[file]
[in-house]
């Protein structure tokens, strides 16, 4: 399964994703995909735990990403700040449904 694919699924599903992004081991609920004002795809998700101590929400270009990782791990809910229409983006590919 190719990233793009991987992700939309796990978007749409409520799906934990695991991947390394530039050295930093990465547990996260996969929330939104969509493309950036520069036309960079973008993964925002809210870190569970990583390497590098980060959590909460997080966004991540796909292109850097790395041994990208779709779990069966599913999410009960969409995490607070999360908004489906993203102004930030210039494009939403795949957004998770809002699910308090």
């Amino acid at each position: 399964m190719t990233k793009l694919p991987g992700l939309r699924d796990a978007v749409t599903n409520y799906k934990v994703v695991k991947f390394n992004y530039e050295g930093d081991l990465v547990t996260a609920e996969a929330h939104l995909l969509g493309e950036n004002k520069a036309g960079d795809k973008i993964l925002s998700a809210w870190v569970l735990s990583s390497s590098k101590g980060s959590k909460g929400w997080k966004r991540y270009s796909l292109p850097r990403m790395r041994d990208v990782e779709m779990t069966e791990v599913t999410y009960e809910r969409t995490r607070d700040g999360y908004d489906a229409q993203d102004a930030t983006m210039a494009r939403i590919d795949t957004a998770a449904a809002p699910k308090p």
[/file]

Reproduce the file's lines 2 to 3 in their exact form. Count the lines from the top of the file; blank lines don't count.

């Protein structure tokens, strides 16, 4: 399964994703995909735990990403700040449904 694919699924599903992004081991609920004002795809998700101590929400270009990782791990809910229409983006590919 190719990233793009991987992700939309796990978007749409409520799906934990695991991947390394530039050295930093990465547990996260996969929330939104969509493309950036520069036309960079973008993964925002809210870190569970990583390497590098980060959590909460997080966004991540796909292109850097790395041994990208779709779990069966599913999410009960969409995490607070999360908004489906993203102004930030210039494009939403795949957004998770809002699910308090």
């Amino acid at each position: 399964m190719t990233k793009l694919p991987g992700l939309r699924d796990a978007v749409t599903n409520y799906k934990v994703v695991k991947f390394n992004y530039e050295g930093d081991l990465v547990t996260a609920e996969a929330h939104l995909l969509g493309e950036n004002k520069a036309g960079d795809k973008i993964l925002s998700a809210w870190v569970l735990s990583s390497s590098k101590g980060s959590k909460g929400w997080k966004r991540y270009s796909l292109p850097r990403m790395r041994d990208v990782e779709m779990t069966e791990v599913t999410y009960e809910r969409t995490r607070d700040g999360y908004d489906a229409q993203d102004a930030t983006m210039a494009r939403i590919d795949t957004a998770a449904a809002p699910k308090p």